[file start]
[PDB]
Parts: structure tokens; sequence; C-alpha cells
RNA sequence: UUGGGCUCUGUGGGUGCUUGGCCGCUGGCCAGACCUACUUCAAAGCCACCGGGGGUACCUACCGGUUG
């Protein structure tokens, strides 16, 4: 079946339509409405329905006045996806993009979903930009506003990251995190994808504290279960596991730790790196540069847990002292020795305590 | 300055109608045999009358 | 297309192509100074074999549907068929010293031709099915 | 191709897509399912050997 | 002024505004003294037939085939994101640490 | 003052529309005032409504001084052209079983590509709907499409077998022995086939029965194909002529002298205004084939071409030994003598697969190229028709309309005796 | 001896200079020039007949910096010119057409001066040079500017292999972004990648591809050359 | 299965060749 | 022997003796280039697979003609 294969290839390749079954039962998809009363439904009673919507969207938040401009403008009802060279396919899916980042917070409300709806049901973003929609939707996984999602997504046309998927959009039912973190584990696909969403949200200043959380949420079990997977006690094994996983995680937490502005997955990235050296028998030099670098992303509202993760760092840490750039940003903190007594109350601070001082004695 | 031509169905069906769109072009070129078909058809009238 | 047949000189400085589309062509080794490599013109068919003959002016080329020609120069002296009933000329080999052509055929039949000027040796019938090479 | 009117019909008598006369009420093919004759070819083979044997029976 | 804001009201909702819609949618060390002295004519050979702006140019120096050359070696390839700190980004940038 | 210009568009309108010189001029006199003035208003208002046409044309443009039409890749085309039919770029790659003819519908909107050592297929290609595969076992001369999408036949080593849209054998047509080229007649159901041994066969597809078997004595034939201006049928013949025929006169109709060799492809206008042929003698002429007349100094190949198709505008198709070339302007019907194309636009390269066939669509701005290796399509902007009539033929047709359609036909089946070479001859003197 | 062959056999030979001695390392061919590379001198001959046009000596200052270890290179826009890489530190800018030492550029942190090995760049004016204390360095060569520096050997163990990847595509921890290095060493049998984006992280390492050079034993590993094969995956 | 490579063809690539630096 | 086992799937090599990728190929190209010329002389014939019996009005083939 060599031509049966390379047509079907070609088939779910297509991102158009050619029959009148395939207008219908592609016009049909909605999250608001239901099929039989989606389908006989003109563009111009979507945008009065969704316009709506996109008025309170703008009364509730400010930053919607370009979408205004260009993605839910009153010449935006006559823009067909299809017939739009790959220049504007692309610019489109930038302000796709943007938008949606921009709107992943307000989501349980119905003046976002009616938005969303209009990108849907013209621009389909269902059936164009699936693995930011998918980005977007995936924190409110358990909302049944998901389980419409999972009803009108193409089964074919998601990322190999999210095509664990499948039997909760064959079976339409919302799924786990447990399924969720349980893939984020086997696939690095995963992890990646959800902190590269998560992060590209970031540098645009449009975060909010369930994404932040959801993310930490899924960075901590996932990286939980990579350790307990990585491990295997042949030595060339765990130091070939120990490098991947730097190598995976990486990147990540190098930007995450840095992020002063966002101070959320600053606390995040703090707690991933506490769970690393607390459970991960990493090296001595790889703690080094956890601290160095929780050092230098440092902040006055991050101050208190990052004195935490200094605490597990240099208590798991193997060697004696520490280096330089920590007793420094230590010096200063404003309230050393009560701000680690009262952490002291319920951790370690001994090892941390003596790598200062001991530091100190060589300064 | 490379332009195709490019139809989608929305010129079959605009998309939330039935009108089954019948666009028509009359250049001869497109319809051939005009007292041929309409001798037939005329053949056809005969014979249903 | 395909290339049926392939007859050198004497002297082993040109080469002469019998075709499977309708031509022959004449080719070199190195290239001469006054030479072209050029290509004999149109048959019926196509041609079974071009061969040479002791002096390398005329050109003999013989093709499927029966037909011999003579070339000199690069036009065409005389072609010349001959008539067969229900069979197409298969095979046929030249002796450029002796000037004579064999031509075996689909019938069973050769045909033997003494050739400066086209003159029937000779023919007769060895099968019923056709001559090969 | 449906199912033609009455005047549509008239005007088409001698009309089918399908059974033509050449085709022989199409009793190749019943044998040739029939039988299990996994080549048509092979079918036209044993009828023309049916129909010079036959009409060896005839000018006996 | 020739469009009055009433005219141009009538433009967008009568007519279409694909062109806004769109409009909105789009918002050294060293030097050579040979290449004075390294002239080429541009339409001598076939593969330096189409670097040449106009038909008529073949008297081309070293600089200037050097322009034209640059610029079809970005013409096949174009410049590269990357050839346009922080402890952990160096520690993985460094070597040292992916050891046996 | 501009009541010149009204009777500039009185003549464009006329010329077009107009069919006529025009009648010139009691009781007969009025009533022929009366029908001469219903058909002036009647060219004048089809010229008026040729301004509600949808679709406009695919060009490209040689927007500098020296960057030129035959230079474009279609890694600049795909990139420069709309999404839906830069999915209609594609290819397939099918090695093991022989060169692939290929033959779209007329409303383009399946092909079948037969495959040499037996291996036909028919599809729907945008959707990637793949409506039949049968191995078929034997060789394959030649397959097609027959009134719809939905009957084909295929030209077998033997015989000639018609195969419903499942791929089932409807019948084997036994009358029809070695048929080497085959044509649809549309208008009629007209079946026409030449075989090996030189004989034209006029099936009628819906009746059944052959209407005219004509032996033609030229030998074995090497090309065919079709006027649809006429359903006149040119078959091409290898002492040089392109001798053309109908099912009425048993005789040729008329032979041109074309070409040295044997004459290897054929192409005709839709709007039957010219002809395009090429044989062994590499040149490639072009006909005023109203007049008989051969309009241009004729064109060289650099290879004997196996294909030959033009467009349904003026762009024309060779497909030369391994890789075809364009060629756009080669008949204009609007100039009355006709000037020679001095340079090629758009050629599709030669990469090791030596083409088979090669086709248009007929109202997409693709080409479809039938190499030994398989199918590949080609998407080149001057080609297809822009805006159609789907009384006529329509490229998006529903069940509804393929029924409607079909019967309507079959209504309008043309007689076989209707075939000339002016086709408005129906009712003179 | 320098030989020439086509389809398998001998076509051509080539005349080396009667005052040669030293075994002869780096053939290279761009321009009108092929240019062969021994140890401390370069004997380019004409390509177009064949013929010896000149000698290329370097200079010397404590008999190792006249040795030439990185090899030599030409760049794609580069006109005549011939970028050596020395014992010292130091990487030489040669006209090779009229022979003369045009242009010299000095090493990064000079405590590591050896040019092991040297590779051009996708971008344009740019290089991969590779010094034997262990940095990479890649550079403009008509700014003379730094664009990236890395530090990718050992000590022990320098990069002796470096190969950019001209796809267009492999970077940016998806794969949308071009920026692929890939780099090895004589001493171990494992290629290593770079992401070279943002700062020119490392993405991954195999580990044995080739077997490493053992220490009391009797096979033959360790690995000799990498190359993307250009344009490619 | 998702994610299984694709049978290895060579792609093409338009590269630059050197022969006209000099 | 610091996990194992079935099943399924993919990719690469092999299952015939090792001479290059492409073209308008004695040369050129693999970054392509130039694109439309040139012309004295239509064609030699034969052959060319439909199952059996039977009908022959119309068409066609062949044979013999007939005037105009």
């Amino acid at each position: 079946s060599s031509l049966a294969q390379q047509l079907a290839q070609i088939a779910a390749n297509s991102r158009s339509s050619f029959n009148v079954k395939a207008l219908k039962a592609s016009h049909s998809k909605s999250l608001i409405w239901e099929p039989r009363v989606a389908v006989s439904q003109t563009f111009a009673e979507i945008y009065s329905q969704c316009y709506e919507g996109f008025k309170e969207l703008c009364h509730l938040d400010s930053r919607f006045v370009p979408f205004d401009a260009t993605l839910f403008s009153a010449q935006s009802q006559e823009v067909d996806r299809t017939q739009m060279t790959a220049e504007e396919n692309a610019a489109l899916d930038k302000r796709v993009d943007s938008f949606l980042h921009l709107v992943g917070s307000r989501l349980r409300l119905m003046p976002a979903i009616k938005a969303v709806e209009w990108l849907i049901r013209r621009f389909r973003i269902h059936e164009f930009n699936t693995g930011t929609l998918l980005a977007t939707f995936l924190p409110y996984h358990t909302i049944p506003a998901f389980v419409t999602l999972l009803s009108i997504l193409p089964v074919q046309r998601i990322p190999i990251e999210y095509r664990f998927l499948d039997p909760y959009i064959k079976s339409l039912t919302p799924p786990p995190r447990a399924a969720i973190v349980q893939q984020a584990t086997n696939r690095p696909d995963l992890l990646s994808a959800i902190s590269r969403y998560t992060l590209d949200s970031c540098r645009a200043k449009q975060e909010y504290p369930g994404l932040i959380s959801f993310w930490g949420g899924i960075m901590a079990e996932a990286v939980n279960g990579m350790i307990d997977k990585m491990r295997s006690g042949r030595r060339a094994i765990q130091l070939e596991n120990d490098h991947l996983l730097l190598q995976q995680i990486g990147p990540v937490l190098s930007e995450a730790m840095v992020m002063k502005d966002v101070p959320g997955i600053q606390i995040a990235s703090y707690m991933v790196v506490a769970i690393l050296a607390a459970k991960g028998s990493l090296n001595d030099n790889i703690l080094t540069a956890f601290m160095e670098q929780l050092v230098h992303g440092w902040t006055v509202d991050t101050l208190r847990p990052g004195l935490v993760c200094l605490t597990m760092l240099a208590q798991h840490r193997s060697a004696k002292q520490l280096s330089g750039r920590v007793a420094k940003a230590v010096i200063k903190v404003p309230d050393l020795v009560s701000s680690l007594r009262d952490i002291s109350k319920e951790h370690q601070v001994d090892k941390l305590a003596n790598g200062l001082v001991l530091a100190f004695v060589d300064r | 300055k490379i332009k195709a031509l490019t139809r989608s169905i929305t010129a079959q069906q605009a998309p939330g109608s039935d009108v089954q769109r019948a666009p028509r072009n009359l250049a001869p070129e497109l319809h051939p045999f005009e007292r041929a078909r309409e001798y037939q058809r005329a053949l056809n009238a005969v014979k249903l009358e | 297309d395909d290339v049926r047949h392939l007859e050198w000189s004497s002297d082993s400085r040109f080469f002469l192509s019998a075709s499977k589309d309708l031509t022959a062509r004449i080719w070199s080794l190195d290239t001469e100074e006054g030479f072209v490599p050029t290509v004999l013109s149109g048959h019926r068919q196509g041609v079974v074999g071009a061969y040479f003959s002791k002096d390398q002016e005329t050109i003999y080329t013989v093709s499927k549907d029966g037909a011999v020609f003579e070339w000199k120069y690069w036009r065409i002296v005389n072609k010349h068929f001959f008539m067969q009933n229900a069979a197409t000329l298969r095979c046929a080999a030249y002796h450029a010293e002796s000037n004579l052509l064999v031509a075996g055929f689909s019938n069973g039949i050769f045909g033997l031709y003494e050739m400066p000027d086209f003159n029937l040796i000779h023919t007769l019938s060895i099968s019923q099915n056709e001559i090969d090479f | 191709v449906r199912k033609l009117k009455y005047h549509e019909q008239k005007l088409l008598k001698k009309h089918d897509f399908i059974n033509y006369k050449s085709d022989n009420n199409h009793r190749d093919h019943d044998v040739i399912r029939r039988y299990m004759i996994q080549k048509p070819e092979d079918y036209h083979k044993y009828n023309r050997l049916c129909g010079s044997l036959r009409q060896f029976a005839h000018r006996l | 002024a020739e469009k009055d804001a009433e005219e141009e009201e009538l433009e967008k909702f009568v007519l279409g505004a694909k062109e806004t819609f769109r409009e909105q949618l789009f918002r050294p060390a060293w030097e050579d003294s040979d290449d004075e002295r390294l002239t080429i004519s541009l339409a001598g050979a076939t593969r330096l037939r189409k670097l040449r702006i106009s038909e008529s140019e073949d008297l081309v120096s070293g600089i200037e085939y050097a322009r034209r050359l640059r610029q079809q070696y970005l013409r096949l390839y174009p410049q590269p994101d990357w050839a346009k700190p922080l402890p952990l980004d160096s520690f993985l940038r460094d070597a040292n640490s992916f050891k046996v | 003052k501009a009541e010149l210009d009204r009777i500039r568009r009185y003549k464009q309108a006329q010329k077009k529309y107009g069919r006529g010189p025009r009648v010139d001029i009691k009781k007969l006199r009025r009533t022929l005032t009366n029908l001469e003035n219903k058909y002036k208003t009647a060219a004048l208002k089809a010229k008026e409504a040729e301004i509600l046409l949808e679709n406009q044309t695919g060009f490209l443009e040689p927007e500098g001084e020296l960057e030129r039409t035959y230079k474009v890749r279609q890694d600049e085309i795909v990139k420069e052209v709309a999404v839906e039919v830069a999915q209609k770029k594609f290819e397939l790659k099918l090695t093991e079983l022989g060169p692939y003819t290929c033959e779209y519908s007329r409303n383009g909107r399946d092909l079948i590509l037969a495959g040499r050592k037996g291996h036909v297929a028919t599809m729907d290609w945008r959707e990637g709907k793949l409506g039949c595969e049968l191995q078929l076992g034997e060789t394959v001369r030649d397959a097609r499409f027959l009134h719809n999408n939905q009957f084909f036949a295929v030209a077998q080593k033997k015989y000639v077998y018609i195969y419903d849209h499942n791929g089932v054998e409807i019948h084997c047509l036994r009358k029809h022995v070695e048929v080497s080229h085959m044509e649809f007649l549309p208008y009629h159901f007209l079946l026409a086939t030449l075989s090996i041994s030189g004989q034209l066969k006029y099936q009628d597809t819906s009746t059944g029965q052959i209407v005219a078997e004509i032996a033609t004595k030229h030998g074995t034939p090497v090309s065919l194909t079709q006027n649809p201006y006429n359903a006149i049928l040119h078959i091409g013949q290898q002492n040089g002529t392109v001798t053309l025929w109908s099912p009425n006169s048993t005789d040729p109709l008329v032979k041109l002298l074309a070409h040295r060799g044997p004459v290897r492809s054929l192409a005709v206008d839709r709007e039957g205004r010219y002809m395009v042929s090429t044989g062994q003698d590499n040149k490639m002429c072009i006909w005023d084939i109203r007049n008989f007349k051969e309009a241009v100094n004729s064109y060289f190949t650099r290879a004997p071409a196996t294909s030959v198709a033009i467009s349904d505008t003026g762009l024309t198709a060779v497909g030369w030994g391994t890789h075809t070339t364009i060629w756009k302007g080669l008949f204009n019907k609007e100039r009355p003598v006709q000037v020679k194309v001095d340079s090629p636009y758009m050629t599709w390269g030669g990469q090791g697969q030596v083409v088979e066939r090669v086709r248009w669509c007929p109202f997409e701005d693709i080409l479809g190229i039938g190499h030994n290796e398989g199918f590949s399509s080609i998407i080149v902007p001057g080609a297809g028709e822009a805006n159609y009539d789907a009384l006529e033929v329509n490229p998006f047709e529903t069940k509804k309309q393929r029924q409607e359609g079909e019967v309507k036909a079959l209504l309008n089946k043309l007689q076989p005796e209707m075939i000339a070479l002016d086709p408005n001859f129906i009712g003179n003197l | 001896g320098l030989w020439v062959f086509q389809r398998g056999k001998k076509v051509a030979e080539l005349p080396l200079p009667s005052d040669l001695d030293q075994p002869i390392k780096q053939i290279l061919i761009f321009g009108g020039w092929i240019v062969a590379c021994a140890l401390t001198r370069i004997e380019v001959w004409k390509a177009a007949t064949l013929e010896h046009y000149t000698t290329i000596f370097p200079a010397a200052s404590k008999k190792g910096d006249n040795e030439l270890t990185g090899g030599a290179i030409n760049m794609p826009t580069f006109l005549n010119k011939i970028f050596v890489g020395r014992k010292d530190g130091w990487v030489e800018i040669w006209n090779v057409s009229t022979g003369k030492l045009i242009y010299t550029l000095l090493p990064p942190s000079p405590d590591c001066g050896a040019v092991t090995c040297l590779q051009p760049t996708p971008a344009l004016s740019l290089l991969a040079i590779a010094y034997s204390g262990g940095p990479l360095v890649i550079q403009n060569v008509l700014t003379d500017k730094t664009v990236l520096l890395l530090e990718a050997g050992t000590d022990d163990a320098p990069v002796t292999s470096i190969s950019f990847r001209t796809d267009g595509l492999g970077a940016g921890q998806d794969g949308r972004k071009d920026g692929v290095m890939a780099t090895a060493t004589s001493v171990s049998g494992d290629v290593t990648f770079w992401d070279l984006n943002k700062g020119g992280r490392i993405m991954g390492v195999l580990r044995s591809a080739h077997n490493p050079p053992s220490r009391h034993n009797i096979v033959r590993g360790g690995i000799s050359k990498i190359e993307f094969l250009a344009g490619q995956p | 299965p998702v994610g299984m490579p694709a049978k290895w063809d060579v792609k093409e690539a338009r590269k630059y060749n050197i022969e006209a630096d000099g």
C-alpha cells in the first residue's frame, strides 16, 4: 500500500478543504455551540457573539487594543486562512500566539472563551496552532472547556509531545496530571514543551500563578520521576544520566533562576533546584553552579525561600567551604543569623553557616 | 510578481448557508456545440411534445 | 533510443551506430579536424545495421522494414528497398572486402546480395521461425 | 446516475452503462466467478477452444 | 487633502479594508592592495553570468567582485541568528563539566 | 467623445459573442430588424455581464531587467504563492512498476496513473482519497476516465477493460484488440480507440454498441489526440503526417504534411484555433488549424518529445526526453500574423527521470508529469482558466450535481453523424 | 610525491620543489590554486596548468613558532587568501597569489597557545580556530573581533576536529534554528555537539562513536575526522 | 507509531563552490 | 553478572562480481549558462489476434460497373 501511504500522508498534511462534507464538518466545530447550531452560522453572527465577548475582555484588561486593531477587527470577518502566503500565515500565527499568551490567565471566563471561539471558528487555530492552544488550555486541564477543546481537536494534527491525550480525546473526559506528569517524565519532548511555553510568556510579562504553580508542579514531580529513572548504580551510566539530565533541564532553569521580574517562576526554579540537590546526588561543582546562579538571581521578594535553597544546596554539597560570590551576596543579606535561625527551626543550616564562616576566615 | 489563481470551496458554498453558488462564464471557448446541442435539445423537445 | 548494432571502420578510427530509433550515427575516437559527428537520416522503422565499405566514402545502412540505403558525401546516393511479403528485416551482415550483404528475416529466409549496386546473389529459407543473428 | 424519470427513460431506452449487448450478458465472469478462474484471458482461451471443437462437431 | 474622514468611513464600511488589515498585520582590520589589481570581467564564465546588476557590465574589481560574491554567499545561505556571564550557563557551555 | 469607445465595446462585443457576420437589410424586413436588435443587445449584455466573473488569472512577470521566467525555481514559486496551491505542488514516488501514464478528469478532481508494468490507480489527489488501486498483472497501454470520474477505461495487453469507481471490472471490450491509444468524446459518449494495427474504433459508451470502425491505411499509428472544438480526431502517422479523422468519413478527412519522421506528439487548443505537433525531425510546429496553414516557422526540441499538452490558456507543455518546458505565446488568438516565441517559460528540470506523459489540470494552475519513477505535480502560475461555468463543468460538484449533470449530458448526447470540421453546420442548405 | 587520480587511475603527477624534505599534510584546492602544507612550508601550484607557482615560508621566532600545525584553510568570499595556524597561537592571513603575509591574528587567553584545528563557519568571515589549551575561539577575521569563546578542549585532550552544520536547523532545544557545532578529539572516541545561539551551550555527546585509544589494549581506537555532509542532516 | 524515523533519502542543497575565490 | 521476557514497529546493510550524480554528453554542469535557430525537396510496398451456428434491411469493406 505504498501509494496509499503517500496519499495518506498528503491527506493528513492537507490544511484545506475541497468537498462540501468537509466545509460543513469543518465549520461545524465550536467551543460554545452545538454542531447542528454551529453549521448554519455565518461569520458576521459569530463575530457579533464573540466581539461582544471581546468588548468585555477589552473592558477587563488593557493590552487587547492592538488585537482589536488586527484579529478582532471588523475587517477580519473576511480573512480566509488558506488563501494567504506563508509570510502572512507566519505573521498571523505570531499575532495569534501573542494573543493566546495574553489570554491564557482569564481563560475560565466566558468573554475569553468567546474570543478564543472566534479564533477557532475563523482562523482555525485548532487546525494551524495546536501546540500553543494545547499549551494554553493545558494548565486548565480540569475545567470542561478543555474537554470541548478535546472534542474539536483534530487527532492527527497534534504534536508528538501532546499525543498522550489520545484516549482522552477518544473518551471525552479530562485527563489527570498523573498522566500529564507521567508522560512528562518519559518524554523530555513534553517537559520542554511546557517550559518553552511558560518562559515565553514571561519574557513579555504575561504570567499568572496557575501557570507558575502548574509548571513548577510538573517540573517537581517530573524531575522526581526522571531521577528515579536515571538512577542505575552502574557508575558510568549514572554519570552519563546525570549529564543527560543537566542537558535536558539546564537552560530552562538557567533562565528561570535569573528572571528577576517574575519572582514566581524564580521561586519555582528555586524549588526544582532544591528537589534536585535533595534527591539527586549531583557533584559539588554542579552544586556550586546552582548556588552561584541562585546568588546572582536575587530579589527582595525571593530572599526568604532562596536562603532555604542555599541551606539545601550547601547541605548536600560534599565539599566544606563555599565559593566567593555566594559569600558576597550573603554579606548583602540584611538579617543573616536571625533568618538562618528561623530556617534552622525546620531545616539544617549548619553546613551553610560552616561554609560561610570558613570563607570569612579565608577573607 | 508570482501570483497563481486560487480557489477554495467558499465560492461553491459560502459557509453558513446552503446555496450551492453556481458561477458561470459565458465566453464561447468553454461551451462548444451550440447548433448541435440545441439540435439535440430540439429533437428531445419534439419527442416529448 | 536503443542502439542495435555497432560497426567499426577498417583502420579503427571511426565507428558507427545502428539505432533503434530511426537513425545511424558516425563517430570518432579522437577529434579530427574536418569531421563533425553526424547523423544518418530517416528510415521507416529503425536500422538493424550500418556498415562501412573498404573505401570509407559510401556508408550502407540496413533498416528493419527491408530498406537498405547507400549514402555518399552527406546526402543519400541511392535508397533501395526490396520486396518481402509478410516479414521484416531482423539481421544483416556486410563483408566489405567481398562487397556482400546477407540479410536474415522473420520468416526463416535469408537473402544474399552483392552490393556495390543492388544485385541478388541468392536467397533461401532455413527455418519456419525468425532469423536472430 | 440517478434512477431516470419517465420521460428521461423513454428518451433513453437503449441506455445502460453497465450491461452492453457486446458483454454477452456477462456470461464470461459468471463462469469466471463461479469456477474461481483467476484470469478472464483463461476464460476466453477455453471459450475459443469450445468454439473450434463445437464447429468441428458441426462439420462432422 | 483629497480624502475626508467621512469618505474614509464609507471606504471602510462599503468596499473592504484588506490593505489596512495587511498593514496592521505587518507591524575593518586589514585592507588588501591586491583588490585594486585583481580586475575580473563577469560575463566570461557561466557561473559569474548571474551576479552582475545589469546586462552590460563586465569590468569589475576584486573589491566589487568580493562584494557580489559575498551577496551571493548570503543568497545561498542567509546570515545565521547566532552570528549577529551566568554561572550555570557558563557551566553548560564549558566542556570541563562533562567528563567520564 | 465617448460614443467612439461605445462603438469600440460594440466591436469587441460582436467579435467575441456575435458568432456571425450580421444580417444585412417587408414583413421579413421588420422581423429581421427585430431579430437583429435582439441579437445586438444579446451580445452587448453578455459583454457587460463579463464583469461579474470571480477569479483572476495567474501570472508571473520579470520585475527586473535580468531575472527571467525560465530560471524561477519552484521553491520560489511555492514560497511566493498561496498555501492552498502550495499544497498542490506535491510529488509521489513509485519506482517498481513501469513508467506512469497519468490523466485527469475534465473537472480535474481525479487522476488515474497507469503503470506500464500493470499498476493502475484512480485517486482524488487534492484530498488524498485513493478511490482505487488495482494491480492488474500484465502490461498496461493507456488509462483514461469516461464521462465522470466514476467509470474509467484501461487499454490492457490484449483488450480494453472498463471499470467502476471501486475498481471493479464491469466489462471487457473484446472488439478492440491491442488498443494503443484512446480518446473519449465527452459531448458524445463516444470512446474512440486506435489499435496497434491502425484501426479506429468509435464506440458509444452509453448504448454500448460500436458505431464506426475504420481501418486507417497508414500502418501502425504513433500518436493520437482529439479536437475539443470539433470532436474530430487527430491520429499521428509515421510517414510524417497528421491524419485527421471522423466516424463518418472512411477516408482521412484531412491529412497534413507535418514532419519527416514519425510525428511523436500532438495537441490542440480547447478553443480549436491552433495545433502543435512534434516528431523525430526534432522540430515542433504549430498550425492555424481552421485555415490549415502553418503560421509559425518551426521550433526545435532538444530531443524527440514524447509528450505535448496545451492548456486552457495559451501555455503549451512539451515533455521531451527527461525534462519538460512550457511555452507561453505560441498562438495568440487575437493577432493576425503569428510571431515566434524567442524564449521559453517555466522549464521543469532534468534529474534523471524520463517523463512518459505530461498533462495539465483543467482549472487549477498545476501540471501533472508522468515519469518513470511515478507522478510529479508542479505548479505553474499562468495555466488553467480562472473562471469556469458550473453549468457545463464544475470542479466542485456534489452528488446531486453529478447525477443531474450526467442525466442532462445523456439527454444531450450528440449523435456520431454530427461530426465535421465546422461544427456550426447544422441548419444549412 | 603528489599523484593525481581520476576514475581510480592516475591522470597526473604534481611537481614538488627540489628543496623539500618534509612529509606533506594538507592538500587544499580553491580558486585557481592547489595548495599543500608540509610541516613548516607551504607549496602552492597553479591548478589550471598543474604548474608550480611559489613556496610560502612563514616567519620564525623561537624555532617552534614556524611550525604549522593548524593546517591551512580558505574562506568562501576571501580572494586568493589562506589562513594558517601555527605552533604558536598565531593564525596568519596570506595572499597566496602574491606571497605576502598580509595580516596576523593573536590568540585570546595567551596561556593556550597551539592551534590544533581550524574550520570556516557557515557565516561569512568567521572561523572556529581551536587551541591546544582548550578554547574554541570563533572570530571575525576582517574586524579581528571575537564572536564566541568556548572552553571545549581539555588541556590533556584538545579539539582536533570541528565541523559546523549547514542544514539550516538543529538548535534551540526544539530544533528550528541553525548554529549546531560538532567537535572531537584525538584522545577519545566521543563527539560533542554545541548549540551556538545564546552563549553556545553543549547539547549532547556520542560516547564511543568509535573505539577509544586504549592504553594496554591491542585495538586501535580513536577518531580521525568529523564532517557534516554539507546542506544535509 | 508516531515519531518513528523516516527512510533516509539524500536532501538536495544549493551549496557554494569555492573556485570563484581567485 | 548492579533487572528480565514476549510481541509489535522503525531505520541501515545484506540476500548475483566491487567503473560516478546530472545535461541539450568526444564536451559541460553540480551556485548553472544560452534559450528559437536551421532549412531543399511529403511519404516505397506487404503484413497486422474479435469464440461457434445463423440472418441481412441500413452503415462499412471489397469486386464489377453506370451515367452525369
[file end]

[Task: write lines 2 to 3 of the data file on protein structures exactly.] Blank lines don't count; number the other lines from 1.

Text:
Parts: structure tokens; sequence; C-alpha cells
RNA sequence: UUGGGCUCUGUGGGUGCUUGGCCGCUGGCCAGACCUACUUCAAAGCCACCGGGGGUACCUACCGGUUG